No matter who you are or where you are from, Manchester will always be home for you. Our city is a patchwork of cultures, of languages, and of religions, which are all melded together to give Manchester its distinct attitude of tolerance, mutual respect, and unity in all of our differences.
Last weekend, I went to the Dashehra Diwali Mela celebration in Albert Square. A short procession with traditional Indian music, followed by a street theatre finale telling a story from the Hindu epic Ramayana (all topped off with copious fireworks in traditional Mancunian fireworks-for-everything style), which served as a reminder of the wonder in this city of ours.
In 2013, it was revealed that Manchester is Britain’s city of languages and according to the Independent, it is the most linguistically diverse city in Western Europe. Over 200 languages are spoken here, more than any other area in the United Kingdom. It has even been said by academics that “it’s fair to assume that Manchester has one of the world’s most diverse linguistic cultures.”
But Manchester’s diversity goes deeper than the languages we speak. Some of the most important and well-known areas in Manchester are multicultural beacons. From the Gay Village to Chinatown, and out to Rusholme’s Curry Mile, these prominent areas are celebrated features of our city. Far from ghettoisation, these areas are at both times a centripetal and a centrifugal social force, they pull us all in and show us foods, entertainment, and ways of life different to our own, before spitting us back out so that we can spread the word, with enjoyable memories and an enhanced notion of celebration of others’ cultures.
At times being different can be hard but when others come to celebrate your culture or way of life, it can really affirm your inclusion in the community. I can’t speak for the Hindus during Diwali or people with Chinese heritage during Chinese New Year, but I can talk about my experience as a gay man during Manchester Pride.
Families, businesses, and people of all shapes, sizes, and backgrounds lined the streets to wave past packed-out floats celebrating LGBT* people. Drag queens, LGBT* policemen, and a big pink fire engine may not mean anything special to those who are just attending for the sake of it—other than a chance to have a laugh perhaps. However, as a gay person, especially when we can often feel our relationships and ways of life are invalidated and looked down upon, you feel validated, you feel tolerated, and most of all you feel celebrated. Going to the parade and seeing so many people come out to support the LGBT* community creates a hugely supportive atmosphere. It is a most sincere hope of mine that others feel the same warmth during the events that celebrate their cultures and backgrounds.Serena (Sir Ian) McKellen led this year’s pride parade through Manchester City Centre. Photo: binaryape @Flickr.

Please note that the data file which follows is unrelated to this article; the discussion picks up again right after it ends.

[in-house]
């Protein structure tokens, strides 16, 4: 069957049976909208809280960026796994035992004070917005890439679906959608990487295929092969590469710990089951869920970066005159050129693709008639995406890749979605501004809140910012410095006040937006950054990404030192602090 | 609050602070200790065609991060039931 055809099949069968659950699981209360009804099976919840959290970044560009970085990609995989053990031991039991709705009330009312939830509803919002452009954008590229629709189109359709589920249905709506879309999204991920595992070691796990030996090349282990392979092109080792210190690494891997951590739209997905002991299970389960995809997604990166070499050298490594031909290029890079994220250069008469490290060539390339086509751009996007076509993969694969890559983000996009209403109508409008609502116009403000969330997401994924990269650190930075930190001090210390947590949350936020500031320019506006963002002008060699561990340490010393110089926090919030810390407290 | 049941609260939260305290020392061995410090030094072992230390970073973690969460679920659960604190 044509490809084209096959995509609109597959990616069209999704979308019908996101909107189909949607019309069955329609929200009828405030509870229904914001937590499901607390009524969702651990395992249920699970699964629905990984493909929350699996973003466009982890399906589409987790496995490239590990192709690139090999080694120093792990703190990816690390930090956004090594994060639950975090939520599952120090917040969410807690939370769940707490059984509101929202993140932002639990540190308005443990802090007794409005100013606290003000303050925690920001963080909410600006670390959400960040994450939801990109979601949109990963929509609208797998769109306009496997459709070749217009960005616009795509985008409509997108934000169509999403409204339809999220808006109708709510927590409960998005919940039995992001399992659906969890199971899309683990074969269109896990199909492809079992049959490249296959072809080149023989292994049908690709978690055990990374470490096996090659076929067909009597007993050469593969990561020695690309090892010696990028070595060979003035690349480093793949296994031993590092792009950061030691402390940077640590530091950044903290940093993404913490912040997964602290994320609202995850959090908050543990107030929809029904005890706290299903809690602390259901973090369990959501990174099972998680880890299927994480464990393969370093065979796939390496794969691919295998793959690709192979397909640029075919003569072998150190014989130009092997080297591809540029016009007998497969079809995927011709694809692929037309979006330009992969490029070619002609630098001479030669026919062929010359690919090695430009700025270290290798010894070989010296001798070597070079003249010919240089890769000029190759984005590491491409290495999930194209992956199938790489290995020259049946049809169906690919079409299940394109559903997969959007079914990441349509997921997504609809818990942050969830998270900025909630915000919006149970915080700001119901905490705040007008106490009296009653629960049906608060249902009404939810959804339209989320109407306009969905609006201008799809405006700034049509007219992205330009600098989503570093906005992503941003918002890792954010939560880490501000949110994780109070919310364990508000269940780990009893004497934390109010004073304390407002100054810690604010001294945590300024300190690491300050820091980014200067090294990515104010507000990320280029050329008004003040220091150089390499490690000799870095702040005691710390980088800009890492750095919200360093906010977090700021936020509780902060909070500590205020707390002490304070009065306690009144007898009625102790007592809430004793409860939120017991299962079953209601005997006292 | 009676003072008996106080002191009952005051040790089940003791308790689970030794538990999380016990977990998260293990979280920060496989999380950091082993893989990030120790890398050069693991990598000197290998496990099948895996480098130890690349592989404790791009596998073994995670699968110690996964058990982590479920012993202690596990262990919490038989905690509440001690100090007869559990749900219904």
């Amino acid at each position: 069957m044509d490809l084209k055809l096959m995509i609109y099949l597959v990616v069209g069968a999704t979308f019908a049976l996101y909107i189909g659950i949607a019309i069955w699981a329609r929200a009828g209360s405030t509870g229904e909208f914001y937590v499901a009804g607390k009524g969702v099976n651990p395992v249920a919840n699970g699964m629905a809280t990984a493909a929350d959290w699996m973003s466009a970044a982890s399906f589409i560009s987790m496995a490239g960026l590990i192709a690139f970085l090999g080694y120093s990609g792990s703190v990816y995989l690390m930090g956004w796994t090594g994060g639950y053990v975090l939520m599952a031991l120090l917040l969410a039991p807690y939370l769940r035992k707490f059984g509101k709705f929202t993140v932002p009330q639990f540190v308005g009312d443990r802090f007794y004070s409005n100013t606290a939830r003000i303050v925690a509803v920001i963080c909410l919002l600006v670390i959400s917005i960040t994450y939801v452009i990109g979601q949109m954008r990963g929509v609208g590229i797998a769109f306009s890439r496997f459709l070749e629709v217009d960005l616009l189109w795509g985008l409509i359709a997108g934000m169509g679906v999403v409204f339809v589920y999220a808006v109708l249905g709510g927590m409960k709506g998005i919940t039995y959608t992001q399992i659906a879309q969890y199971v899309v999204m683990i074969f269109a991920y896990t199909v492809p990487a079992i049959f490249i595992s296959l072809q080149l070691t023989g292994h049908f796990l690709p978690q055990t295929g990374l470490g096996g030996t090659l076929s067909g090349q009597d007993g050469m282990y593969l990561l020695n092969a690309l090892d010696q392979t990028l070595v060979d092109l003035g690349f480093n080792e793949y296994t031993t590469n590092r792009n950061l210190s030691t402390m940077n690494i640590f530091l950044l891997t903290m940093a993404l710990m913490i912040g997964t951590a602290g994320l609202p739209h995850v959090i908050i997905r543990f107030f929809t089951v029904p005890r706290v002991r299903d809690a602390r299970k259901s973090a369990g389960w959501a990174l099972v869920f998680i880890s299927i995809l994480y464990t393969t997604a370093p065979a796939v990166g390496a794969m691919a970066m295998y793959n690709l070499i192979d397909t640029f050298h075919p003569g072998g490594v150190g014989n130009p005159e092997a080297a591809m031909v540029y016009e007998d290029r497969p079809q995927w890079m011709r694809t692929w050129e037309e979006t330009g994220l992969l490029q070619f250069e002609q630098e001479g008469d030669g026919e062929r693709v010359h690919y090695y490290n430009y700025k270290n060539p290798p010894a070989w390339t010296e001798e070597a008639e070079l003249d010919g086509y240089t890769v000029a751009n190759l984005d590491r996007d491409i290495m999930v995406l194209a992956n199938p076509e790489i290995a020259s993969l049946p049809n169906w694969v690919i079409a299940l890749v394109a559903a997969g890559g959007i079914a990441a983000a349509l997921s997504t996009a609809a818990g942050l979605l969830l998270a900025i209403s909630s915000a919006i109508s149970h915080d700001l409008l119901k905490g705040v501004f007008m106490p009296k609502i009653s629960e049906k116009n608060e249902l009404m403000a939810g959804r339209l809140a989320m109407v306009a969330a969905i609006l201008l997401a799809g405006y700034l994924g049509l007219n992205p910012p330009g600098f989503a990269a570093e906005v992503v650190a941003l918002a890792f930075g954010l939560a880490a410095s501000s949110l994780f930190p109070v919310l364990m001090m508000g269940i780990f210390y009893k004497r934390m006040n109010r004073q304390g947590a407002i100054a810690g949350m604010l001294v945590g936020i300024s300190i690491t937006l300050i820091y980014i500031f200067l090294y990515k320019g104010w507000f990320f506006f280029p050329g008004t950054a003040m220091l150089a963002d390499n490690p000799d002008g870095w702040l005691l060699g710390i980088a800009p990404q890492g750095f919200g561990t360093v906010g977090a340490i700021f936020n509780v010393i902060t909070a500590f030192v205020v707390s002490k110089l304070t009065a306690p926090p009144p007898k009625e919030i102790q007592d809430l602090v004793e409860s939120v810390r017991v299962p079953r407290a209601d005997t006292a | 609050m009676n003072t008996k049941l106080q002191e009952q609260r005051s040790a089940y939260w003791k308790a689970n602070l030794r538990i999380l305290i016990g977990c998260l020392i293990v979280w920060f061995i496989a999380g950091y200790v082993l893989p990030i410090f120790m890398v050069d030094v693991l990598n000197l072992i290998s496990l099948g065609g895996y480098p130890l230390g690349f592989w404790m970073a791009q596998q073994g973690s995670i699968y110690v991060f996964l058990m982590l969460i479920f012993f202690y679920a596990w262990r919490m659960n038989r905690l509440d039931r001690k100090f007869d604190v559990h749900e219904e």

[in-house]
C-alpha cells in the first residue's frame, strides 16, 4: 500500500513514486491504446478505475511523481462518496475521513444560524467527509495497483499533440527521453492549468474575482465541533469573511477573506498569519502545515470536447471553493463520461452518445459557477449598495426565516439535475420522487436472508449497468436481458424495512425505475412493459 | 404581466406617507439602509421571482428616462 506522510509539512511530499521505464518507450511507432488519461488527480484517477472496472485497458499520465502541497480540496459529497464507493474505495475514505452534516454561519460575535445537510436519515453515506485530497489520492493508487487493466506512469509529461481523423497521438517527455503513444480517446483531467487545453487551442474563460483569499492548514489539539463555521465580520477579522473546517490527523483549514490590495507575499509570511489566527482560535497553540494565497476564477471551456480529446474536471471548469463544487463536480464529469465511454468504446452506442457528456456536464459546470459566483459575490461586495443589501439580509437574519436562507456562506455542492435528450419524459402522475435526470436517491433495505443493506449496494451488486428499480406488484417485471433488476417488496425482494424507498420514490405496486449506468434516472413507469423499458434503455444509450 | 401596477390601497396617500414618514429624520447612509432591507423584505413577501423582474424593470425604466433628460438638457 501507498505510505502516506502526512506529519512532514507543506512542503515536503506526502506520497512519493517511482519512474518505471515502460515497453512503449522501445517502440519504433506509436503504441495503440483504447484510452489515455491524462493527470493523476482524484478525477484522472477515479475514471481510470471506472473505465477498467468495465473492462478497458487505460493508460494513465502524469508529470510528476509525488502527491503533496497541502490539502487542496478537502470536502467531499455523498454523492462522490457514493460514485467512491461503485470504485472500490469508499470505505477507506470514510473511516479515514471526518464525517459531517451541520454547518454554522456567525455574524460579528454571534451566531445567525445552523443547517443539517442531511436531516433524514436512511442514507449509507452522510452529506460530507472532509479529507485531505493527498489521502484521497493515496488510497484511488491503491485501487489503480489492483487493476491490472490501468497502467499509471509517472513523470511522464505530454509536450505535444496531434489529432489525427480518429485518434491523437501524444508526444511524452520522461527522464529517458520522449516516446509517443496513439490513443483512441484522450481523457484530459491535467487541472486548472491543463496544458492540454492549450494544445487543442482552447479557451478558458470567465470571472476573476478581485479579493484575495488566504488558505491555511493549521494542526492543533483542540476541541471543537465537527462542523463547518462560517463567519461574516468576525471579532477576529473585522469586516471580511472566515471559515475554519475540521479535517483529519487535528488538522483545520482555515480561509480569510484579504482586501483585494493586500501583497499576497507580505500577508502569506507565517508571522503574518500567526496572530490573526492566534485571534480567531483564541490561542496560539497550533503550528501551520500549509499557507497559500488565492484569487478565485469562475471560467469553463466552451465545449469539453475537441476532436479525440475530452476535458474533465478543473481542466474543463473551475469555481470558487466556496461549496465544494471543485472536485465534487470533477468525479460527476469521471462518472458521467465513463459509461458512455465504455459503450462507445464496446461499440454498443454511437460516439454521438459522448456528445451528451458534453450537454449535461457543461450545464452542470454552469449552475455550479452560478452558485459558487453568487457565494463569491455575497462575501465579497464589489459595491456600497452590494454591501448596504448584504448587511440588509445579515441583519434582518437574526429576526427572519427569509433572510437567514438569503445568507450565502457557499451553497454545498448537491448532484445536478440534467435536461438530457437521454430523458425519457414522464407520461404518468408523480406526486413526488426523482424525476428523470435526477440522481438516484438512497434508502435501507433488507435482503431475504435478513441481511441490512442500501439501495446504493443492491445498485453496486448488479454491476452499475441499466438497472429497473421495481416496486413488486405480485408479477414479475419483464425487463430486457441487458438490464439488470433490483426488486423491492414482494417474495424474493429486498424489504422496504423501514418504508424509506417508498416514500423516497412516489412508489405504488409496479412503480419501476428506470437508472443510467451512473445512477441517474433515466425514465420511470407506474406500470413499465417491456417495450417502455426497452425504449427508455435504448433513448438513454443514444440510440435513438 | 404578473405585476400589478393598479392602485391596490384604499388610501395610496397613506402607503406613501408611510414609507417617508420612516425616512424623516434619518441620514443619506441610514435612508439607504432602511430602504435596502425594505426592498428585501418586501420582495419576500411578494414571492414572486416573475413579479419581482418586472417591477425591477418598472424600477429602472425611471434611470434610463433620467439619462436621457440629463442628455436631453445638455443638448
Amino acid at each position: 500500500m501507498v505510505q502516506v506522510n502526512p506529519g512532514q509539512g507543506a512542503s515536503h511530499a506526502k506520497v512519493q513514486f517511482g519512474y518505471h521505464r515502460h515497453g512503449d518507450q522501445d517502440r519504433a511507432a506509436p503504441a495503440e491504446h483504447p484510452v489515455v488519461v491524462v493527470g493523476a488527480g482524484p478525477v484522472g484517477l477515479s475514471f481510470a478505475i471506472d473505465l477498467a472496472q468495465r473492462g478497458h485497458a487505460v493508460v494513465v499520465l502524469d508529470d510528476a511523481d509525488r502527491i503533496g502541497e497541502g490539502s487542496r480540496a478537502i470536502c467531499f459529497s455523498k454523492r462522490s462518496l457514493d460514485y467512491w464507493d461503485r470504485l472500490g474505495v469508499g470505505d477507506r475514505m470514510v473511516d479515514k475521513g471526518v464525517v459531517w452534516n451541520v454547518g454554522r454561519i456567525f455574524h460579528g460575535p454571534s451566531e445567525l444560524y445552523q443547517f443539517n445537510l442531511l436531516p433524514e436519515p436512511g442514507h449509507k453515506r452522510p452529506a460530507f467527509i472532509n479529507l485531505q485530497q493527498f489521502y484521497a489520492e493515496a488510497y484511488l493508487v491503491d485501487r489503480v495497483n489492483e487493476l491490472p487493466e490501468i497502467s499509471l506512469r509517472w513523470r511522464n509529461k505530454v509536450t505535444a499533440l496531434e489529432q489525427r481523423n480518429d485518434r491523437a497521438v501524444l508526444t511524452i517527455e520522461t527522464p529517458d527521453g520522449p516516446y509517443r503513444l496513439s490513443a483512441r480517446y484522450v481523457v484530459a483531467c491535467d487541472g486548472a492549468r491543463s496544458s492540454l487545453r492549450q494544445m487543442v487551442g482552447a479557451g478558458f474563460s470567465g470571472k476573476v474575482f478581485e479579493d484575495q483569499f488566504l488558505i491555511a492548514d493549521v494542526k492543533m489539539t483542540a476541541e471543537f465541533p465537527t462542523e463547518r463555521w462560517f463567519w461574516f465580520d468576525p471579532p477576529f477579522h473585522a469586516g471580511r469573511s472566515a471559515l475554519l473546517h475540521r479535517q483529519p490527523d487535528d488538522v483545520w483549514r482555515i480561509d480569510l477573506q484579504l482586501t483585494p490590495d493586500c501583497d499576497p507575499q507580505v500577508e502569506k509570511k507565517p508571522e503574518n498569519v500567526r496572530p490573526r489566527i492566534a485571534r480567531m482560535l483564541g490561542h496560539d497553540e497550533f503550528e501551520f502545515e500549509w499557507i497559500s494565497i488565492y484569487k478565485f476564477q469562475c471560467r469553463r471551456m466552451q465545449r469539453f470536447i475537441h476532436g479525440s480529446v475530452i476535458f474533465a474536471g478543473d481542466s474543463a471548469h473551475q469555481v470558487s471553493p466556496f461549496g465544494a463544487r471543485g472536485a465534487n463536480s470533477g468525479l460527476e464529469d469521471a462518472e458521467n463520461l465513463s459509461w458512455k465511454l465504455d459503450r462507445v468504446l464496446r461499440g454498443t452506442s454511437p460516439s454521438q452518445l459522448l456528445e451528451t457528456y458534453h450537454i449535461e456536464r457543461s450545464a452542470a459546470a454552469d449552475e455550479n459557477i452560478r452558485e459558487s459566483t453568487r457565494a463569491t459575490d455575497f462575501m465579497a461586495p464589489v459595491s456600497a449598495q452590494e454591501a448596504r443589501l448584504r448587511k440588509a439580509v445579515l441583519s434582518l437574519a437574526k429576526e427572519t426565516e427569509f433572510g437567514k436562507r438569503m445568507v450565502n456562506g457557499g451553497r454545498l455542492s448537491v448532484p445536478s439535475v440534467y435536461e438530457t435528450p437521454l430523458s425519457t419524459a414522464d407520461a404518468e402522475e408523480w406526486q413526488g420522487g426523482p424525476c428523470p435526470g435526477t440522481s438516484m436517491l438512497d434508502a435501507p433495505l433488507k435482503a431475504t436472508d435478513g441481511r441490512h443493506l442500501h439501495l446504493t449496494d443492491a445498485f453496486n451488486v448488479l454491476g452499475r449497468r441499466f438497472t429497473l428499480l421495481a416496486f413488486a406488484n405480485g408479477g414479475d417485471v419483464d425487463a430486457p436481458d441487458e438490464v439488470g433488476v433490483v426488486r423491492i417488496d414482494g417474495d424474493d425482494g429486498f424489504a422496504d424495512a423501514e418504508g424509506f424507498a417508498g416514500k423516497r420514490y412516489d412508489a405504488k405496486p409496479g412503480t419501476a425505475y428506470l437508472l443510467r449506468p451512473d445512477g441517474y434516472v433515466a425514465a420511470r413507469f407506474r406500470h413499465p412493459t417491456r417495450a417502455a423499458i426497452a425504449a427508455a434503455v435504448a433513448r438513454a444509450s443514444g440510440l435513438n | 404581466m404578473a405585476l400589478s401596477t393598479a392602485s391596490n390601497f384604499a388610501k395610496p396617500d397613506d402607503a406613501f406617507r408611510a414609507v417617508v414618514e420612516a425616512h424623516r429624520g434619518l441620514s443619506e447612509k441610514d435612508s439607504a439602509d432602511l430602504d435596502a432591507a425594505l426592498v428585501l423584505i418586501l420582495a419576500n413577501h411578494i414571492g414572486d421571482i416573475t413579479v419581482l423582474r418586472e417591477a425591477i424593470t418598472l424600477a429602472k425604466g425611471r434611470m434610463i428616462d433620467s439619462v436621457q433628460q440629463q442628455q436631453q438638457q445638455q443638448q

I am left wondering about all the different things I have done in my time here in Manchester. There are so many opportunities that I would never have had had I been anywhere else. I’ve been to Holi, to Chinese New Year—with fireworks funded by the Bank of China—to the Manchester Caribbean Carnival in Moss Side. There’s also so much more that I have yet to do; I’ve yet to go to the Irish Festival each March, and I haven’t been to ¡Viva!, the Spanish and Latin American Film Festival. Manchester has it all, and Manchester celebrates it all, showing everyone from all walks of life that they are a welcome and celebrated part of our city’s community.
An example of this inclusive community that I will always remember is attending the Remembrance Sunday service. Each November, a huge congregation gathers in St. Peter’s Square so that representatives from each of the many religions professed by Mancunians can show their respect to Britain’s fallen as a community of communities together.
Manchester’s community is a patchwork quilt of all kinds and it is stronger in its diversity. Manchester is a great place to experience so much and to celebrate others at the same time. Attending these events is not just fun, but it is validating to those whose cultures are being celebrated, and the tolerance and acceptance that blossoms can only be a force for good.
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If you don’t have time for all of them, why not try Manchester Day each June; starting in 2010, Manchester Day celebrates the diversity and creativity of our city in one long parade, and there’s always the Manchester Picnic in August too. So if you’re a first year daunted by the years ahead, or a third year with little time left, get out there and get involved. Celebrate others’ cultures with them and Manchester will return the favour to you—plus you get to enjoy the celebrations!